Weekend's violent attacks in US could help Trump's campaign

Updated: 2016-09-21 09:37


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Weekend's violent attacks in US could help Trump's campaign

US Democratic presidential candidate Hillary Clinton reacts after speaking at a campaign event at Temple University in Philadelphia, Pennsylvania, US, Sept 19, 2016. [Photo/Agencies]

For her part, Clinton slammed Trump's tough talks on immigration and other issues as a "recruiting tool" for the terrorists.

Clinton said Tuesday that recent violent attacks show that "to defeat the terrorists, we need experienced, steady leadership."

Dan Mahaffee, an analyst with the Center for the Study of the Presidency and Congress, told Xinhua that in the aftermath of the recent attacks, there is a chance that Trump could benefit from increased attention to security issues.

But there is a danger that Trump could overplay the issue and raise further concerns about his temperament in time of crisis, Mahaffee noted.

Experts said it remains unknown whether Trump will rise in the polls and climb ahead of Clinton after the latest incidents.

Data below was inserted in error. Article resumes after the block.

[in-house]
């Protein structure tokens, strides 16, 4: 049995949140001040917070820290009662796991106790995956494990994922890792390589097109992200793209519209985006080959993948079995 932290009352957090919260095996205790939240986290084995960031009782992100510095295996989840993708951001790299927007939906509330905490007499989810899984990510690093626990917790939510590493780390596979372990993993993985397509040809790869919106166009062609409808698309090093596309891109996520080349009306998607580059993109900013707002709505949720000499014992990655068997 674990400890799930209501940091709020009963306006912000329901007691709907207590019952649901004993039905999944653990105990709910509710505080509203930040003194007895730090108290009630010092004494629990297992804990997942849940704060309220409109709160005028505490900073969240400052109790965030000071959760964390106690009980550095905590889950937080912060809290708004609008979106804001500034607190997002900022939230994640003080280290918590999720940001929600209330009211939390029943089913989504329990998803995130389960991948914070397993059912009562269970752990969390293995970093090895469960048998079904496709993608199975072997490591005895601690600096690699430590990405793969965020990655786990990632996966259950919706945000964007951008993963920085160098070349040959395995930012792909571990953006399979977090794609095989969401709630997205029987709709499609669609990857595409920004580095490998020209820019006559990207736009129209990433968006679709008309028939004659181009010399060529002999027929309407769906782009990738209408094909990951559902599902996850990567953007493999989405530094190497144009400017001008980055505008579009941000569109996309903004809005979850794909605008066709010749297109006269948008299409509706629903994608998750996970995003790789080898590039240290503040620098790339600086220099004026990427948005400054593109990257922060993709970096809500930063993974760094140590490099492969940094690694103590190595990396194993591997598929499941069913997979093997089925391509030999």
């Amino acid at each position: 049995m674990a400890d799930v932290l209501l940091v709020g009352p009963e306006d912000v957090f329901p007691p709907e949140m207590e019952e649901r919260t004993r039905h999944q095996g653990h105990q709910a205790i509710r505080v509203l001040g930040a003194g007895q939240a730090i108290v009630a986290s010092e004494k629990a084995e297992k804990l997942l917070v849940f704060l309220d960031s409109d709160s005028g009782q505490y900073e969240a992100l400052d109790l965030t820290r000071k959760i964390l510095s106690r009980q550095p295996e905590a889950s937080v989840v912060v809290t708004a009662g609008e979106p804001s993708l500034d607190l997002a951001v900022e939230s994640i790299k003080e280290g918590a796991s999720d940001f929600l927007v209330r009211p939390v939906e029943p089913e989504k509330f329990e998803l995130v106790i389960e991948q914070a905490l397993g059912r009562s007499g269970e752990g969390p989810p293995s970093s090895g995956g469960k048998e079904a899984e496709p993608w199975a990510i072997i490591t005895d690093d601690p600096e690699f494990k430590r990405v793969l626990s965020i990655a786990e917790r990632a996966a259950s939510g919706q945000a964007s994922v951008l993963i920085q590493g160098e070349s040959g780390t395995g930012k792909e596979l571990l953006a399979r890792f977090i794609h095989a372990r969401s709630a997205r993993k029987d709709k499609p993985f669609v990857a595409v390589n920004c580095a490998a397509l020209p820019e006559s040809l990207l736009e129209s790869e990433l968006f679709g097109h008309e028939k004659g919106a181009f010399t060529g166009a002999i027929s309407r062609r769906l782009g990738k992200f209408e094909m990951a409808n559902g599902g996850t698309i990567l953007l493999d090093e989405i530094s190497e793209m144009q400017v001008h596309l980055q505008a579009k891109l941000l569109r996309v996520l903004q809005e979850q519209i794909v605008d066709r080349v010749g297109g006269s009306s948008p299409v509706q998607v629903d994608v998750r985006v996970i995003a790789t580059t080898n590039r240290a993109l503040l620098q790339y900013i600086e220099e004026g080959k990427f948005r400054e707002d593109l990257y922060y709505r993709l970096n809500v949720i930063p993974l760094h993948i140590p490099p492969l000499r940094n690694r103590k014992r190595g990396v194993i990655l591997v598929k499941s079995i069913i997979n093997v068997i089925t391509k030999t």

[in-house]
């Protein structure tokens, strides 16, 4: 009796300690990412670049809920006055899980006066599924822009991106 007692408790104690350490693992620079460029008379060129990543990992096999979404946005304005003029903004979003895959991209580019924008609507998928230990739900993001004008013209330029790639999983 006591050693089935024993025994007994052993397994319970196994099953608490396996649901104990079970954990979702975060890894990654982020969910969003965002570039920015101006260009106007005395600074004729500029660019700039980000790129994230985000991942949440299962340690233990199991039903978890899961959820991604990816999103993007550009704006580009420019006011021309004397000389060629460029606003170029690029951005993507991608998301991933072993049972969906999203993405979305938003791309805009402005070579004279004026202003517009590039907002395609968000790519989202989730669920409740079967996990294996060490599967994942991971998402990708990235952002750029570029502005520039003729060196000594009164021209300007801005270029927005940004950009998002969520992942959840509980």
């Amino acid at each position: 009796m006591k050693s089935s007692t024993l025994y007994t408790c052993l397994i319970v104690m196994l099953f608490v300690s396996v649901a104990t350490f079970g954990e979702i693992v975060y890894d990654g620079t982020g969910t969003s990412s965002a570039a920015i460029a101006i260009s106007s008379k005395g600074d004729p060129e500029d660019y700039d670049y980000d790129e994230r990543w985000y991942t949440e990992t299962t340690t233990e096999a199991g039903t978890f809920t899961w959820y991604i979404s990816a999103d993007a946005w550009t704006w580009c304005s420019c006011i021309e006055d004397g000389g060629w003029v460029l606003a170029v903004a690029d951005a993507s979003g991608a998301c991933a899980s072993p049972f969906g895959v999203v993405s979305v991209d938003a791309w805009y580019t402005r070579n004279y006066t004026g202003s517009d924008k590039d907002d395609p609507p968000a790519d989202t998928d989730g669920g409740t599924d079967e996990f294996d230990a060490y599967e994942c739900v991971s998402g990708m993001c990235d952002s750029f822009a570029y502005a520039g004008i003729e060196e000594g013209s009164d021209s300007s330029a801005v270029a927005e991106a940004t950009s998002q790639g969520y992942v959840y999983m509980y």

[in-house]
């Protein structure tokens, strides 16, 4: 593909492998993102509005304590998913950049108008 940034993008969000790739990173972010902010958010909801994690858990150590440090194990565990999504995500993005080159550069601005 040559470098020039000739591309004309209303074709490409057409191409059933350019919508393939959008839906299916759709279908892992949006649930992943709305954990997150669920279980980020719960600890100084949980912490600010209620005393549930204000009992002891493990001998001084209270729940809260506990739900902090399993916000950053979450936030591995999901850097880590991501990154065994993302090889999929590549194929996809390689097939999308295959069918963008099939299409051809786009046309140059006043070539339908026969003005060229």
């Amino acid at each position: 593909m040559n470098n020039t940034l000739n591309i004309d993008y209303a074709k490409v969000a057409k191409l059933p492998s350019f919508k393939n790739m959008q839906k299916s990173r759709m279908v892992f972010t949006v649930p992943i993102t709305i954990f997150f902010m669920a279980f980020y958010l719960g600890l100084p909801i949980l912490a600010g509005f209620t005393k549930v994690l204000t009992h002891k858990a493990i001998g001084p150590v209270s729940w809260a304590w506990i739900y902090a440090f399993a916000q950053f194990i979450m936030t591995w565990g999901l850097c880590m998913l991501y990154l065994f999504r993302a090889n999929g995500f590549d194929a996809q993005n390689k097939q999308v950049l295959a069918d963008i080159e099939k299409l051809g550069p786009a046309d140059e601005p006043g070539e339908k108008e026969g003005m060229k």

There could be a limit to any bounce in the polls on this topic, as the voters who have made their minds up will not be swayed one way or another and will continue to support their preferred candidate, Mahaffee said.

Julian Zelizer, professor of history and public affairs at Princeton University, told Xinhua that it's unknown now if the politics of fear will play into Trump's warnings about immigrants and Muslims, or if public concerns over safety will cause more voters to be concerned about Trump's erratic and vitriolic rhetoric and to seek experience and stability.

"We don't know right now," Zelizer said. "My guess is that he will bring the issue full circle ... claiming he will be tougher against the threat."

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